The NFL’s dynasties tend to be more spread out. The Steelers had a pair of back-to-backs in the ‘70s. The Joe Montana 49ers won four championships spread between 1981 and 1989 (with Steve Young adding a fifth in 1994). The Cowboys had three in the ‘90s. I would argue the Bill Belichick-Tom Brady Patriots’ run over the past 20 years is the most impressive dynasty in sports history, but even they lost in the Super Bowl three times. After the Patriots’ most dominant season, in 2007, they lost to the underdog Giants. The Bulls were never going to lose after going 72-10.

Chicago owned a decade, never lost once they won their first, and ran with GOATs in various forms: arguably the greatest player ever, the clear greatest coach ever, and arguably the greatest perimeter defender of all-time in Pippen. The Golden State Warriors have produced better teams than those Bulls, but their three-year run with Kevin Durant required a controversial free agency signing and a big break with the 2016 cap spike. The 2018 Warriors might have lost in the conference finals had Chris Paul not gotten injured.

Everyone wants to hold LeBron James to Jordan’s standards, but in terms of championship records and Finals appearances, it’s apples-to-oranges. James left Cleveland for Miami in order to win championships with a real supporting cast. Jordan had the luxury of staying in Chicago and waiting for Jerry Krause to build a juggernaut, and for Jackson to arrive. The Cavs never came close to providing that for James. It’s a miracle he dragged them kicking and screaming to the Finals in 2007, and then managed to pull off two 60-win seasons before The Decision.

Evaluating James on the standards of Jordan, at least from a championships standpoint, is unrealistic. The Heat’s loss to the Mavericks in 2011 is undoubtedly a mark against LeBron’s legacy, but consider the circumstances of LeBron’s other Finals losses: his 2007 Cavs, with Larry Hughes as the second-leading scorer, never stood a chance against the Tim Duncan Spurs; the 2014 Spurs was essentially a super-team; the 2015 Warriors still needed six games to beat LeBron’s Cavs even after Kyrie Irving and Kevin Love got hurt; and in 2017 and 2018, LeBron went up against the KD Warriors, the most unbeatable NBA team ever assembled.

Jordan’s flawless success in the ‘90s pushed the “ringz” mindset to the forefront. There are players who will always be degraded due to their lack of titles based on the other players in history who did win championships. Those ringz arguments tend to overlook the circumstances that aided Jordan: a weaker era of elite teams, an all-time coach, and an incredible supporting cast that won 55 games without him in 1994.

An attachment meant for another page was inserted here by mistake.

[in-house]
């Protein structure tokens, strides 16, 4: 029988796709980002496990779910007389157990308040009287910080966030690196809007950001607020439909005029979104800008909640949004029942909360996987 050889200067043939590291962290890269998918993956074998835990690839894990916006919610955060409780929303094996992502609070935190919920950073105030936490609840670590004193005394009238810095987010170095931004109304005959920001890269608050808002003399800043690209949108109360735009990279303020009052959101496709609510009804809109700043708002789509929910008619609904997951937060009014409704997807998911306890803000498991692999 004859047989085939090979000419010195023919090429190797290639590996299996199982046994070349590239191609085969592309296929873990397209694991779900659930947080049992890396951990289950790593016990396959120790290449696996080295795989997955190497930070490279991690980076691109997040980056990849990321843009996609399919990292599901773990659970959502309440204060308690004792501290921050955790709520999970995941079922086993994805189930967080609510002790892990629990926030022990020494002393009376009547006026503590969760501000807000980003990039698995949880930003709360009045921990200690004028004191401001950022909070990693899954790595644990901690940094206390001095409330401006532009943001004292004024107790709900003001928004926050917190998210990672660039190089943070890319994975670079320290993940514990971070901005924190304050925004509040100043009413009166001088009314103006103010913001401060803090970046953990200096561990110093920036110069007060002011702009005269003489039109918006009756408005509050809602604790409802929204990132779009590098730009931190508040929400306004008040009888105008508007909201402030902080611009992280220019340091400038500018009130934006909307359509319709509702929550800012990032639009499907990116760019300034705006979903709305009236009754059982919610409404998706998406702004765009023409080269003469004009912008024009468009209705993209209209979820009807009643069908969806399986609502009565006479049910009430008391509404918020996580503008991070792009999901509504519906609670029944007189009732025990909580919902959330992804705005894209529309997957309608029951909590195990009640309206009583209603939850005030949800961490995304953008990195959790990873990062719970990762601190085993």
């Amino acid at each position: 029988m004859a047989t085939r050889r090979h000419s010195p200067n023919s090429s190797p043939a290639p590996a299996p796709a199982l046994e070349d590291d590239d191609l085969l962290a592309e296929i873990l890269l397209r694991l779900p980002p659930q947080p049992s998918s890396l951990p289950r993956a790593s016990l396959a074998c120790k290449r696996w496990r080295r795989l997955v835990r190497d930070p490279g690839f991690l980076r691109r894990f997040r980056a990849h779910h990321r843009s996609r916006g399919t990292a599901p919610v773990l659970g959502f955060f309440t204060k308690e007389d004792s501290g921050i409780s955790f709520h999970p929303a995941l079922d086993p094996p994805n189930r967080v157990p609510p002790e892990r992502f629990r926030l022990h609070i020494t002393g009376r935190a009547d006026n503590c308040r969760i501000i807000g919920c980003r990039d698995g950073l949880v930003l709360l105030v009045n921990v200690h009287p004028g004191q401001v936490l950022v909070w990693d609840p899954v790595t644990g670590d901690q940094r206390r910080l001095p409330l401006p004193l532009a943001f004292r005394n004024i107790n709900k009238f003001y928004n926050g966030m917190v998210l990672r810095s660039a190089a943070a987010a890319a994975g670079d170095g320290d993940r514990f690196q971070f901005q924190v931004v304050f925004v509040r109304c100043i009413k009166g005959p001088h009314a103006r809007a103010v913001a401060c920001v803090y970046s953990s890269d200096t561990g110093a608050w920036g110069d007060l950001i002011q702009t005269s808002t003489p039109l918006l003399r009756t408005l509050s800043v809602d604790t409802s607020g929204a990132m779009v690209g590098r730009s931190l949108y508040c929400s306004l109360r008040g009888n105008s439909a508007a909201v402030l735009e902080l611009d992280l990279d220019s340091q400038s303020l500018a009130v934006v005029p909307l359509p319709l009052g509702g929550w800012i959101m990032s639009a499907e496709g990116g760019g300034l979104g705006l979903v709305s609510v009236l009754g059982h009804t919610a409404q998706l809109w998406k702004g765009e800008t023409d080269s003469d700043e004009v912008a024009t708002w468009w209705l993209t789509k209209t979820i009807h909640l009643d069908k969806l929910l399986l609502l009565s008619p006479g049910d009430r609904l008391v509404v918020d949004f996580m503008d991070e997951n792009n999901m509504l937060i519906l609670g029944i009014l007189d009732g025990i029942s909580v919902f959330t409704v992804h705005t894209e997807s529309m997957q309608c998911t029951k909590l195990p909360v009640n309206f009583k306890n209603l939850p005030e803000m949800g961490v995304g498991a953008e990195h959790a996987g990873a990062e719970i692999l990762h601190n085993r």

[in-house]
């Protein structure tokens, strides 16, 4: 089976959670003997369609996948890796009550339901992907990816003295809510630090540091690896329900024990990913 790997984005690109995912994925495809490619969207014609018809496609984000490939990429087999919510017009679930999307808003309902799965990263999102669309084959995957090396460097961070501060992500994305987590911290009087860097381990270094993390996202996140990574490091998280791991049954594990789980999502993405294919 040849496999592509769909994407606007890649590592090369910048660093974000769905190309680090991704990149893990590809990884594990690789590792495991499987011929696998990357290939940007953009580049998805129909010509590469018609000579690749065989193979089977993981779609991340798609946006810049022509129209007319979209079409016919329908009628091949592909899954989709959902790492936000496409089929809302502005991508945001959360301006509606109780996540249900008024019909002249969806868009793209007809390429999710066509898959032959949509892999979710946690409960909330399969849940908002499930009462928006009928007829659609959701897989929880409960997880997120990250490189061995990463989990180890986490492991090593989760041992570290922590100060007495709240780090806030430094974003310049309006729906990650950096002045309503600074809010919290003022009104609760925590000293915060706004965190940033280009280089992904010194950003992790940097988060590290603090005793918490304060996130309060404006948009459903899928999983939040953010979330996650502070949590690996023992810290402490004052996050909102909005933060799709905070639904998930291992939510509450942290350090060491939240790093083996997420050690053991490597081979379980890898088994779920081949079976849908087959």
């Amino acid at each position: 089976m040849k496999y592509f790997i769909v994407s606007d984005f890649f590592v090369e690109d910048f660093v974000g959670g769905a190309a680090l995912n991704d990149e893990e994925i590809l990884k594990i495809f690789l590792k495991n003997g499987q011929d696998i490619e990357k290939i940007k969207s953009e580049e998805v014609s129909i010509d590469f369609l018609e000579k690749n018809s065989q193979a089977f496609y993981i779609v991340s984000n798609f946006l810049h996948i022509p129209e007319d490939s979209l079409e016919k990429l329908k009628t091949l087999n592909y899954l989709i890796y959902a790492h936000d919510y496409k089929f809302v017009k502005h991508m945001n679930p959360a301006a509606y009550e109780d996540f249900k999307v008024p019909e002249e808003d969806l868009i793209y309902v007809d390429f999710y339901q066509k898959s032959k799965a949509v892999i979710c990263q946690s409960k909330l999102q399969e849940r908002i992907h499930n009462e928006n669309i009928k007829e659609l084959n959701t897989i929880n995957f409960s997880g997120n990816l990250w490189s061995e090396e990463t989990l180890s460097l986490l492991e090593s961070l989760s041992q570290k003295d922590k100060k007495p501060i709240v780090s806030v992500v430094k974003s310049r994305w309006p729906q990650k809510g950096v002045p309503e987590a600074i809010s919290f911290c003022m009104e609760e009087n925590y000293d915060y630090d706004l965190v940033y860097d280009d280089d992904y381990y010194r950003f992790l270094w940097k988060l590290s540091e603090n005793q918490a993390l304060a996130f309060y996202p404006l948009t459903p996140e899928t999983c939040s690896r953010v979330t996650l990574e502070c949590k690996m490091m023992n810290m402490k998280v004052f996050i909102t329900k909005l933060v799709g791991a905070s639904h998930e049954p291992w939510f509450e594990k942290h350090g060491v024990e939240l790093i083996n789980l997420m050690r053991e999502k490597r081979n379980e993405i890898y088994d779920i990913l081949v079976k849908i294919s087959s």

Every star player now has to be driven by winning championships, because their legacy is unjustly based on titles. That’s how you get LeBron crafting his own star-filled teams in three different cities — he never had Krause to build him a good team. He did it himself. Durant wanted championships so badly that he joined the 73-win Warriors, forming what would’ve been an unbeatable three-beat had he not gotten injured in 2019. Paul George and Anthony Davis asked for trades to be elite second options. It’s player empowerment, but it’s also a desire to get to secure their legacies.

The ‘90s Bulls are in some ways at the root of this pursuit. They are nearly unmatchable in success and dominance, but every NBA star that comes along will be perceived as not measuring to their standards. It’s fair to both appreciate their success and understand that rings don’t have to drive every discussion about greatness. Still, Jordan’s Bulls stand alone as the ideal sports dynasty. For that reason, they won’t be going away anytime soon.

[Photo Credit: Getty Images]

About Harrison Hamm

Sports stuff for The Comeback. Often will write about MLS. Follow me on twitter @harrisonhamm21.